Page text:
labile


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labile

 [la´bīl]
1. gliding; moving from point to point over the surface.
2. unstable; fluctuating.
3. chemically unstable.

la·bile

(lā'bīl, -bil), Do not confuse this word with labial. Unstable; unsteady, not fixed; denoting:
1. An adaptability to alteration or modification, that is, relatively easily changed or rearranged.
2. Certain constituents of serum affected by increases in heat.
3. An electrode that is kept moving over the surface during the passage of an electric current.
4. In psychology or psychiatry, denoting free and uncontrolled mood or behavioral expression of the emotions.
5. Easily removable, for example, a labile hydrogen atom.
[L. labilis, liable to slip, fr. labor, pp. lapsus, to slip]

labile

(lā′bīl′, -bəl)
adj.
1. Open to change; readily changeable or unstable: labile chemical compounds; tissues with labile cell populations.
2. Fluctuating widely: labile hypertension; labile emotions.
3. Decomposing readily: the labile component of organic matter.

la·bil′i·ty (-bĭl′ĭ-tē) n.

labile

adjective Psychology Moody, volatile

la·bile

(lā'bīl)
Unstable; unsteady, not fixed; denoting: (1) an adaptability to alteration or modification, i.e., relatively easily changed or rearranged; (2) constituents of serum affected by increases in heat; (3) an electrode that is kept moving over the surface during the passage of an electric current; (4) psychology Free and uncontrolled mood or behavioral expression of the emotions; (5) easily removable (e.g., a labile hydrogen atom).
[L. labilis, liable to slip, fr. labor, pp. lapsus, to slip]

labile

Liable to change. The term is applied to the emotions as well as to physiological change.

labile

liable to chemical or other change.

la·bile

(lā'bīl) Do not confuse this word with labial.
1. An adaptability to alteration or modification.
2. Constituents of serum affected by increases in heat.
3. Easily removable, e.g., a labile hydrogen atom.
[L. labilis, liable to slip, fr. labor, pp. lapsus, to slip]
References in periodicals archive ?
Labile carbon (CL) was determined by direct extraction of 0.1 M NaOH and daily exposure.
Intracellular labile iron content was qualitatively assessed as previously described [41].
3.5b Forest Restoration Carbon pool (% organic carbon) Dehydrogenase period enzyme (Years) Very Less Resistant activity labile labile [micro]g [g.sup.-1] [day.sup.-1]) <1 100e 0a 0a 7.28a 7 62.58c 30.06e 7.36b 11.8b 10 54.07b 32.05d 13.87c 19.6c 25 38.89a 20.10c 41.00d 15.90d Reference 68.57d 2.86b 28.57e 16.95e Forest N.A.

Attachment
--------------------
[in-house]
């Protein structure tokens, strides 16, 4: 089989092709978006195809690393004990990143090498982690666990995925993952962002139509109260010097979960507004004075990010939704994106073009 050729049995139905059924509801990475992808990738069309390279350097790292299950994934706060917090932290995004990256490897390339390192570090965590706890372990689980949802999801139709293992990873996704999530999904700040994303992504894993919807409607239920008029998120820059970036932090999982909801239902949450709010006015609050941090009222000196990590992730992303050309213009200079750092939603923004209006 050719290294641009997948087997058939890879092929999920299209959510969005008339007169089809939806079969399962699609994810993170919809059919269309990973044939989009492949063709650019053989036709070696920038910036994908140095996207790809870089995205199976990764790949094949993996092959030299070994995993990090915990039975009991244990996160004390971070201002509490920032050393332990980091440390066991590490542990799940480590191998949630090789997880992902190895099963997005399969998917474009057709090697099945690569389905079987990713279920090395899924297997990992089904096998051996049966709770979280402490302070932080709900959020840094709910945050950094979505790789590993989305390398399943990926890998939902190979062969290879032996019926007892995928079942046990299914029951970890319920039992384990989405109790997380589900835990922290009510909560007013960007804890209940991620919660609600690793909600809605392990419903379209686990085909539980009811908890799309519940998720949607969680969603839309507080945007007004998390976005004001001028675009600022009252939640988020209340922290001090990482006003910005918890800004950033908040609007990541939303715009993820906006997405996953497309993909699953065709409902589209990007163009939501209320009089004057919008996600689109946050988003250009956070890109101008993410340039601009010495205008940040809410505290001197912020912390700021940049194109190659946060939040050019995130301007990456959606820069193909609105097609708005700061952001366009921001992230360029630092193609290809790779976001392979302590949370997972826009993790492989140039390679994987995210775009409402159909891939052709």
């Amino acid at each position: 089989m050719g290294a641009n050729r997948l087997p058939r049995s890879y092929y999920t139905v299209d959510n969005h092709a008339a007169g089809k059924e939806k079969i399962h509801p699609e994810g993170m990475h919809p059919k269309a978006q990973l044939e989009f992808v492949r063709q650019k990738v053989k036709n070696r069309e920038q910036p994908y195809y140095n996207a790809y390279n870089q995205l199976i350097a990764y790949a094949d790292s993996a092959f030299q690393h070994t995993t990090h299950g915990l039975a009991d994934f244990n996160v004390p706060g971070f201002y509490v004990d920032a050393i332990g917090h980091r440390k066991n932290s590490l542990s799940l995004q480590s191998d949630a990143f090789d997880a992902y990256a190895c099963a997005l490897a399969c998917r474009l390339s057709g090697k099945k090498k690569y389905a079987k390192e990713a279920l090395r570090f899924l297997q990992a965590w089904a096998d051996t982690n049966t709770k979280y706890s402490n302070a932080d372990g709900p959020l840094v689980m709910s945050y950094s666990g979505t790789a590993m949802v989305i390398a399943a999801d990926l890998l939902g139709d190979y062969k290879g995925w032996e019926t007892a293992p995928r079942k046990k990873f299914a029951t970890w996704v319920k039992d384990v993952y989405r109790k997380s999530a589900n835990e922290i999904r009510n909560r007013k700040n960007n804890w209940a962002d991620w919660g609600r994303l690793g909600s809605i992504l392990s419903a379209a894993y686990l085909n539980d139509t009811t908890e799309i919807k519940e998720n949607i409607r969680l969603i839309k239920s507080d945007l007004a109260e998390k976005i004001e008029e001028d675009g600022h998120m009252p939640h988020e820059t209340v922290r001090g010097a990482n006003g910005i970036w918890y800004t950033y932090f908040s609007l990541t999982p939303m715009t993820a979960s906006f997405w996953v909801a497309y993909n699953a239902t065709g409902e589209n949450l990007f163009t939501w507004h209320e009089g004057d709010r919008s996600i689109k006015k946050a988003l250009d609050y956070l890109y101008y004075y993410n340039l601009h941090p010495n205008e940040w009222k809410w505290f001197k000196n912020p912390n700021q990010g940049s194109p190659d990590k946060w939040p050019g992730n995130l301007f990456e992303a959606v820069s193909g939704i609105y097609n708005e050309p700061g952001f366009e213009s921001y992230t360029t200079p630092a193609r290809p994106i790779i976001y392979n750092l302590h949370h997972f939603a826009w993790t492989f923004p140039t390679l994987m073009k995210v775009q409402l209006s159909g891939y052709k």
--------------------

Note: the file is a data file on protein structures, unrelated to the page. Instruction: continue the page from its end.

In 22 (44%) emotionally labile patients DMA exacerbation manifested in instability of emotional reactions, such as, lacrymation, acute spirit lowering after unpleasant conversations about drugs, irritability, diffidence of possibility to live heroin-free, while ability to be distracted from sad thoughts preserved.
We noted discrepancies, however, in each sample between Hb [A.sub.1c] values that fell within the reference interval or were slightly increased and labile Hb [A.sub.1c] values that were substantially increased.
They, however, add that a labile phase once again occurs when memories are retrieved from the memory, and that they managed to successfully intervene in that phase.
This index expresses the soil quality in terms of increments in the total C content and in the proportion of labile C fraction compared to a reference soil, generally that under native vegetation, which arbitrarily has a CMI of 100.
Particularly labile species such as tertiary chlorides or allylic chlorides are not required since secondary chlorides are also abstracted.
For example, a patient may feel irritable, hostile, or labile instead of expansive or euphoric.
The same can be seen when there is no change in the group mean activation level between surface conditions (stable versus labile) yet a specific individual may be greatly affected by changes in surface stability.
Structure of the hemagglutinin precursor cleavage site, a determinant of influenza pathogenicity and the origin of the labile conformation.